Another differentiated situation is the roles that students play inside the classroom. What this means is that just because a pupil can perform outstandingly in a specific area, it does not mean that this may competent at, or comfortable with, coaching their peers.
However, the use of a variety of roles does have a place in PE and talent development in PE. Talented pupils with high levels of social ability in particular will thrive in the role of evaluator, leader, coach or manager. Likewise, the use of a particular teaching style will have an enormous impact on the potential of children who possess a wide range of abilities, and may give them access to many other high quality learning experiences.
Mosston & Ashworth (1986) developed a teaching spectrum, which maps out teaching styles that range from command style to discovery. The teaching styles section of the CD explores the impact of teaching styles on different areas of abilities, and offers suggestions of teaching style methods for developing specific abilities.
Students’ response is also another consideration about differentiation. Children’s responses should determine subsequent content and teaching styles. Crucial to the on-going development of provision, the key to success here is to elicit positive response from a variety of ways to ensure the preferred learning and thinking styles of each child is catered for. In PE, this can take the form of an on going dialogue of questions and answers, demonstration, group discussion and verbal feedback within analysis of performance.
Resources can also come to play in differentiated instruction. Provision for talent development in Physical Education can be significantly enhanced through the use of appropriate resources. Although the availability of ICT resources have allowed some teachers the opportunity to experiment with a range of delivery tools, there still remains the need to assess the educational virtues of selecting certain resources to support teaching and learning.
Differentiation is a way of teaching. It is not a program or package of worksheets. It asks teachers to know their students well so they can provide each one with experiences and tasks that will improve their learning experiences. As Carol Ann Tomlinson said, differentiation means giving students multiple options for taking in information (1999). Differentiating instruction means that one observes and understands the differences and similarities among students, and then use this information to plan effective instruction strategies.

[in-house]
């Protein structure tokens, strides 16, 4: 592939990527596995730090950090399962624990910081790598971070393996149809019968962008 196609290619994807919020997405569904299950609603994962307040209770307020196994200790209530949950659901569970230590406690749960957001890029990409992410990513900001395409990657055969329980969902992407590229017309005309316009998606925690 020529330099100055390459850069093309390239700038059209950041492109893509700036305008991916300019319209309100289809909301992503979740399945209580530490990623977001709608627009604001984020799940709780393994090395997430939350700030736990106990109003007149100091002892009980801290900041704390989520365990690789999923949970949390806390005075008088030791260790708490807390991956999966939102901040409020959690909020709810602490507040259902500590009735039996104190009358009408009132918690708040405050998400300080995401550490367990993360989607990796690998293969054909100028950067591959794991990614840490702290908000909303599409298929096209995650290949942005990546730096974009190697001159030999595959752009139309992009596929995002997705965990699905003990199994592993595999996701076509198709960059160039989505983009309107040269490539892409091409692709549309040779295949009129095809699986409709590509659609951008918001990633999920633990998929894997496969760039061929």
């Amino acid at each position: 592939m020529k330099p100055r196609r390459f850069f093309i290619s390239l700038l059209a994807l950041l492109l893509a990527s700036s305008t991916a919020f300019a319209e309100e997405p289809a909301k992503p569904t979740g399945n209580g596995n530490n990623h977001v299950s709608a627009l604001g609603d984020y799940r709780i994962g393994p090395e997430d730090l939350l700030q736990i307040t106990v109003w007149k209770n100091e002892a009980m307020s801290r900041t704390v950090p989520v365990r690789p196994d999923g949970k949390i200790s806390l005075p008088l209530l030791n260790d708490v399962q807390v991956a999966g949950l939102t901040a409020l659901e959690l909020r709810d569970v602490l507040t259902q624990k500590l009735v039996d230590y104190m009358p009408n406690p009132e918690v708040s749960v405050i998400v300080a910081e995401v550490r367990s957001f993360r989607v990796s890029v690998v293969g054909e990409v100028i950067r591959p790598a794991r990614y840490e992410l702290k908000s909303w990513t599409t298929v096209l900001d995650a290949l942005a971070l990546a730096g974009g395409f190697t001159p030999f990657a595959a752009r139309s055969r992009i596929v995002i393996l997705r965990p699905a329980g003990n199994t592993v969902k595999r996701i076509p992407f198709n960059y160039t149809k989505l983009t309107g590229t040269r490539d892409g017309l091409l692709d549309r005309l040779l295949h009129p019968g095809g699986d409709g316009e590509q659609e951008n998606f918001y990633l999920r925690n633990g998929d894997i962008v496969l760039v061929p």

It is also important to know the learning profile and interests of your students. It is an essential element in planning for differentiation. Learning inventories may be used to help students understand how they prefer to process information, their intelligence preferences, and whether they prefer to learn in a group setting or through independent inquiry. Furthermore, learning inventories can also improve their ability to learn through oral, visual or kinaesthetic experiences.
Additionally, a student’s interest peaks his or her motivation to explore ideas and concepts. Thus, the goal of differentiating lessons for different students is to offer a variety of choices, so that students may learn through methods that work best for them about topics of interest within the scope of the curriculum. The end result is usually an improvement in student learning.
Finally, differentiation is about all students “…getting the opportunities they need so they all have equal access to learning in a way that will lead to their success as well as opportunities to demonstrate their learning that maximize their potential for success” (Differentiated Instruction Teacher’s Guide: Getting to the core of teaching and learning. Ontario Ministry of Education, 2007). There is no more important place for the differentiation for successful learning to occur than in Health and Physical Education, where the goal of the curriculum is to help all students develop the comprehension, commitment, and capacity to lead a healthy active life./PN